How to get out of the ecological hell of cement? 2 startups to know


Take the European Union, India, or fourteen billion cubic meters of limestone and clay mixture every year, and you’ll find the carbon impact of cement production around the world. Just after the United States and China, galloping urbanization has made clinker a production three times more polluting than the air sector. It is estimated that 150 tonnes of concrete are poured every second… A staggering flow, knowing that one tonne of cement would correspond to 1 tonne of carbon dioxide released into the atmosphere.

The most problematic thing is not even this observation. But the outlook. Industry is represented by a few large manufacturers with overpowered lobbying, as well as inalienable price competitiveness. Production methods are also rigid. To create the famous clinker, it is necessary to heat the mixture to more than 1400 degrees. The ovens, attributed to this activity, are fueled by fossil combustion. It must be said that to climb to such high temperatures, more efficient alternative solutions are rare. But technological development is not dead for all that.

Coolbrook, the startup that tackles cement kilns

When COP27 returned to Egypt, a certain Joonas Rauramo, CEO of the Cookbrook company, nevertheless wanted to be optimistic. He is leading a team, based in Finland, set to demonstrate next month that an electric kiln can take over cement production for decades to come. In his hands, innovation is called RotoDynamic. It is already protected by patent as for its founder, it could constitute a solution to save 2.4 billion tons of CO2 emissions per year.

“The main reason we wanted to be at COP27 was to get the message across that there are technologies available to solve the problem in industries considered hard to scale down – or impossible to electrify – that there are technologies that can help solve these problems”he said, relayed by the magazine Fortune. RotoDynamic has not yet fully proven itself, but the goal was to demonstrate that a solution was possible.

To date, Coolbrook and its electric oven have been able to raise the temperature to over 650 degrees celcius. The first tests at more than 1000 degrees are scheduled for next month. To achieve this, its engineers relied on the principle of friction. By accelerating the air, the particles rub against each other and create heat, a principle that would work on renewable energy in the case of their innovation. “There’s an electric motor that spins these blades, and they’re used to accelerate the air to supersonic speed, which is then rapidly decelerated again, converting kinetic energy into heat.”, specified Joonas Rauramo.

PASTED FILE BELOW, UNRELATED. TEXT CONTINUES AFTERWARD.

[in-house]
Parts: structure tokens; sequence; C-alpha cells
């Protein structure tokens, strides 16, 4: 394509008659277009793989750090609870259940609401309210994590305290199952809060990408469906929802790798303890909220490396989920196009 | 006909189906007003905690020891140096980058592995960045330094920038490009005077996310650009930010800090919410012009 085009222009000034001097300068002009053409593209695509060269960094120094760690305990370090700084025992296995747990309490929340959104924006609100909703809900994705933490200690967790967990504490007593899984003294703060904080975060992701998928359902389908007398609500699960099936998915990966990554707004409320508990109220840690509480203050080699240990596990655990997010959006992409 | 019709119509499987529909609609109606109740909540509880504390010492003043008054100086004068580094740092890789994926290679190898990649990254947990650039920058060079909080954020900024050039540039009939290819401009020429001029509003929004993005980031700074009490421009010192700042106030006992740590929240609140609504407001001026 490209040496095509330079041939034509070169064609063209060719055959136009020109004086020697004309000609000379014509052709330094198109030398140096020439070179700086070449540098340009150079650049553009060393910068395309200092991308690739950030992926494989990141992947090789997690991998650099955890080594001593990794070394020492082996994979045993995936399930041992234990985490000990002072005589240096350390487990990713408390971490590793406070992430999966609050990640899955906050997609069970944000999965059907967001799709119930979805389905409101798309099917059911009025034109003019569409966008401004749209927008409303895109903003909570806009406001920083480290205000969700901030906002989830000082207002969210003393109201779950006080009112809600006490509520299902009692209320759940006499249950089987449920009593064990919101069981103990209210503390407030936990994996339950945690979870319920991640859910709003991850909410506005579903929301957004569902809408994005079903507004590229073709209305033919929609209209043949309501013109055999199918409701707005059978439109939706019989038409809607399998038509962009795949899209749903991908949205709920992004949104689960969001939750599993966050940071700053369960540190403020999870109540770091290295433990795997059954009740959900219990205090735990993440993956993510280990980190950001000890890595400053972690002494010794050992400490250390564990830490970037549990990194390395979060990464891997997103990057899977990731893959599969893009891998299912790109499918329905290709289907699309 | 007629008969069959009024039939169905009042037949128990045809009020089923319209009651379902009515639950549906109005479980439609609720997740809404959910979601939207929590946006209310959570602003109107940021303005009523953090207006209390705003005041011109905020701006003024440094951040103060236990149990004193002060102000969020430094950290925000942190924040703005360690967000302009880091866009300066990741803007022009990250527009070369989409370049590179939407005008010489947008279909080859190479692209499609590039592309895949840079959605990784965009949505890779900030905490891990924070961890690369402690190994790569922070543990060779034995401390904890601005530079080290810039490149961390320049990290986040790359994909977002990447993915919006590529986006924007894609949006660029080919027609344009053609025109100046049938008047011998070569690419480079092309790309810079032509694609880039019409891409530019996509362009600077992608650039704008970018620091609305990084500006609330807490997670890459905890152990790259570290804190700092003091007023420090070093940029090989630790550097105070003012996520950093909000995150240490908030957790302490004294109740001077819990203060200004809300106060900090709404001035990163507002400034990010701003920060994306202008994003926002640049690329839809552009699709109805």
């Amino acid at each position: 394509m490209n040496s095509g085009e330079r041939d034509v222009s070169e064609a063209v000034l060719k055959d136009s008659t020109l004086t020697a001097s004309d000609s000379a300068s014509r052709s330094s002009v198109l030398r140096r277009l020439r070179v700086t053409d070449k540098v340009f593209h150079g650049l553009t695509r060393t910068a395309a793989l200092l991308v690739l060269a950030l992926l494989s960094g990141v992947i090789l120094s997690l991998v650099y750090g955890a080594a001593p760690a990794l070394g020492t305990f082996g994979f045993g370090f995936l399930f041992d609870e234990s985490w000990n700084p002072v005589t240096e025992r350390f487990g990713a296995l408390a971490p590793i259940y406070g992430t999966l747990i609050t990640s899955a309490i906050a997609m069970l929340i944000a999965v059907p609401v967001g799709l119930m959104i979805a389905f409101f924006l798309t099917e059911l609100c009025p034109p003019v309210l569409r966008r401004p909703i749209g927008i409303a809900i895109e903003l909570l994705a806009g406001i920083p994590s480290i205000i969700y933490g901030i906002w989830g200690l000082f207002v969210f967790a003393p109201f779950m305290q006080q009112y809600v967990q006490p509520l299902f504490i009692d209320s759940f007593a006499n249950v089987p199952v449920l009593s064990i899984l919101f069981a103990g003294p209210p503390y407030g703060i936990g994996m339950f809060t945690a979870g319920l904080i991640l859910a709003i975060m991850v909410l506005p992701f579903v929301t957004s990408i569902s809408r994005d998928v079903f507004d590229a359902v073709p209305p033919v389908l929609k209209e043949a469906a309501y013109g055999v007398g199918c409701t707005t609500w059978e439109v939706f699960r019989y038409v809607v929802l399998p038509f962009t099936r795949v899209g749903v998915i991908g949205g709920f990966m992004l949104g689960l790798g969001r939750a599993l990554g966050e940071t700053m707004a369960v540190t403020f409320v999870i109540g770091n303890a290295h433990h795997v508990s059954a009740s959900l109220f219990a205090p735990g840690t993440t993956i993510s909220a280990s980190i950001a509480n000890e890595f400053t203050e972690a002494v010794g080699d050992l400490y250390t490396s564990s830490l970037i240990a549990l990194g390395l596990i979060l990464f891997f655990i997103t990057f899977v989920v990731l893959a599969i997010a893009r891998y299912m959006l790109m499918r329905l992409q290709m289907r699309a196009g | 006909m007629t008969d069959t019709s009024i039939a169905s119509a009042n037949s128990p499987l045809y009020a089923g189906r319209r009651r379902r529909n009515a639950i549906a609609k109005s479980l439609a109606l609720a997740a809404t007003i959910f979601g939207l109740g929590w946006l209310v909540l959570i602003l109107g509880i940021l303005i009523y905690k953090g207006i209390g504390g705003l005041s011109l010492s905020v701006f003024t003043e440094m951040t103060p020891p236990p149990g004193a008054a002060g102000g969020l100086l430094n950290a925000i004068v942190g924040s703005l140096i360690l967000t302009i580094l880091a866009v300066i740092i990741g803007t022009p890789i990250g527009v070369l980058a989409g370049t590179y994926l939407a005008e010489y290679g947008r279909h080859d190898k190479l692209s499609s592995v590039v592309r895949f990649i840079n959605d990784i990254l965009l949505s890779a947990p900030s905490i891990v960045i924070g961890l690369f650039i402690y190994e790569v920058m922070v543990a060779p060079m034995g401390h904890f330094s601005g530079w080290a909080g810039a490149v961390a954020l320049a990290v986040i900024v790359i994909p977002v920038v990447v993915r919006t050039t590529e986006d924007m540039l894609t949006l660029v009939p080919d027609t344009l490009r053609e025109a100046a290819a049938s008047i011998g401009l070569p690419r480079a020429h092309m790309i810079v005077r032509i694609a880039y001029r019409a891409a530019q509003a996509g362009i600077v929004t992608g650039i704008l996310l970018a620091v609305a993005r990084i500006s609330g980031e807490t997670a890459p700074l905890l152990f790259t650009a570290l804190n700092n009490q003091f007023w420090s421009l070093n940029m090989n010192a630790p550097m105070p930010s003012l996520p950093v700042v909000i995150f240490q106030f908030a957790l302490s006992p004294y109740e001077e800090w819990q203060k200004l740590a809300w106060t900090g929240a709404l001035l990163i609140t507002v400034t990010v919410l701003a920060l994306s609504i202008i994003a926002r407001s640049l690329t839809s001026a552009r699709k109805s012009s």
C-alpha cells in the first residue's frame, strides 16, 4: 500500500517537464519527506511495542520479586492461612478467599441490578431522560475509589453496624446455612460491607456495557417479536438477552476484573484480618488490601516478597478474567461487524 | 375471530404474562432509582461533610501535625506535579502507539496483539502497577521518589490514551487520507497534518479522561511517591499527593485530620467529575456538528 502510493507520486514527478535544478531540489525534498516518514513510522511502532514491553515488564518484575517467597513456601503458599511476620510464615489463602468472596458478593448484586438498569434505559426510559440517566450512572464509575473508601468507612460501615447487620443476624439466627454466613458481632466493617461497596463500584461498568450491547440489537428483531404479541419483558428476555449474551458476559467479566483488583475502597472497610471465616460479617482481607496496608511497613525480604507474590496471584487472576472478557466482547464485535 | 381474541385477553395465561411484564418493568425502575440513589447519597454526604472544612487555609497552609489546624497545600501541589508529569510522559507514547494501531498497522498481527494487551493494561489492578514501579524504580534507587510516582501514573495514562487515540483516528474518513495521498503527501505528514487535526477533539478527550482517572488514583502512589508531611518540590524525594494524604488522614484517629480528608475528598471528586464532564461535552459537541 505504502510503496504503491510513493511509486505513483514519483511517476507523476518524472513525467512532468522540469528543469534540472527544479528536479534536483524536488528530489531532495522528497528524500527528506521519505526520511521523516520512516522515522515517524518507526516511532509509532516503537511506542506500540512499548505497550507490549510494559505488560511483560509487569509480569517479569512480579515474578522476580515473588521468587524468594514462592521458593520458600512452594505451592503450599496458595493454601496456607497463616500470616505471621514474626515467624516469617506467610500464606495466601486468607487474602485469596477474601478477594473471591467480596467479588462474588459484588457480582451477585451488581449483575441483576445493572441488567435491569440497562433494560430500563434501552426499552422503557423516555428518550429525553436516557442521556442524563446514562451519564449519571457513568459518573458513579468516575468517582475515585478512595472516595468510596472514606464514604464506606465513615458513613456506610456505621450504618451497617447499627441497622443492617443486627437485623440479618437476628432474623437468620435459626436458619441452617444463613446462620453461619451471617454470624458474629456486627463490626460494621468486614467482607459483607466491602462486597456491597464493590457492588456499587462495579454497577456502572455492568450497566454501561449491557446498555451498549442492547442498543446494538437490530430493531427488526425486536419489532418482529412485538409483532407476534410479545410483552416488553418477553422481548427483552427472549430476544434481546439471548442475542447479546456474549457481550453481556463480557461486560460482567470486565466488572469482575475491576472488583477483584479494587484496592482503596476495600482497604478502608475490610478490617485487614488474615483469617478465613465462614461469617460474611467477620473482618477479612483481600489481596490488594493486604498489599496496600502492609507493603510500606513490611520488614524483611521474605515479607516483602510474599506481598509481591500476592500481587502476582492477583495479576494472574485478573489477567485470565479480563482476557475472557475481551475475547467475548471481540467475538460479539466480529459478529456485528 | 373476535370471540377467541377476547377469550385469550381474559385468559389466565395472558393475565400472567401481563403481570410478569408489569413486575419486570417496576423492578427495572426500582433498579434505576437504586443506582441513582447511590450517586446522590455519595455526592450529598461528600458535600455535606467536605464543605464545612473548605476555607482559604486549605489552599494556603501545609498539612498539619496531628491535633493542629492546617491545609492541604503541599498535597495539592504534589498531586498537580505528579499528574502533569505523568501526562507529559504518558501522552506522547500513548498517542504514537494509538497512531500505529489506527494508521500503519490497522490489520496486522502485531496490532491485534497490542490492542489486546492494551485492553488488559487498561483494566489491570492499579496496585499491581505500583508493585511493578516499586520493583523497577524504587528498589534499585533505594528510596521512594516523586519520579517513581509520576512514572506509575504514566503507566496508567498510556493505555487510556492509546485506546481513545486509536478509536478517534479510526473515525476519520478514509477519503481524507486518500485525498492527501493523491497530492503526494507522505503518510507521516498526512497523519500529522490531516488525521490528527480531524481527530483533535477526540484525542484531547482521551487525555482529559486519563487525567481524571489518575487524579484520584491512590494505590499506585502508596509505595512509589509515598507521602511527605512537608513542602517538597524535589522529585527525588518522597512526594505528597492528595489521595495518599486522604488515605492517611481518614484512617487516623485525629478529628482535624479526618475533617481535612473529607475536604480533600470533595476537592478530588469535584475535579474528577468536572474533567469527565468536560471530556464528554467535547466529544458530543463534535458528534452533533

In all, the share of greenhouse gas emissions from kilns in cement production would be around one third. The rest would come from calcination, this chemical process for the creation of cement. By decarbonizing the heating process, a large part of the emissions would disappear, but nothing would change on the rest. In an article, the McKinsey company spoke of an “inevitable” process that would make the goals of carbon neutrality in 2050 “particularly difficult for the industry”.

A French startup to the rescue

At the French company Hoffmann Green Cement Technologies, the impossible is not part of the vocabulary. By surfing on new measures put in place by the State, this startup launched in 2014 has developed a new low-carbon cement based on “a clever mix of cold-activated binders”, as detailed by our colleagues from France 3 Pays de la Loire – the startup being based in Vendée. Production started two years ago now and three production sites are planned to satisfy the order book.

“We have already signed partnerships with major French construction companies who want to set foot in the stirrup”, explained on television Julien Blanchard, the CEO of the company which was introduced on the Paris Stock Exchange in October 2019. After a sharp correction in its title (-40%), the company still capitalizes 153 million euros today. Its investments will continue to weigh on its balance, but the young company is aiming for profitability by 2025. This year, 250,000 tonnes of low-carbon cement are planned by Hoffmann Green Cement Technologies.

The price will remain, which for the time being is still 60% higher than conventional cement. Faced with solutions like that of Coolbrook, to reduce the carbon impact via ovens, the French startup could encounter difficulties in establishing itself in the short term. In 2026, it expects that said to sell 550,000 tons, to reach a turnover of 120 million euros and an Ebitda of 40%. At this stage, Hoffmann Green Cement Technologies would then represent 3% of the national market.

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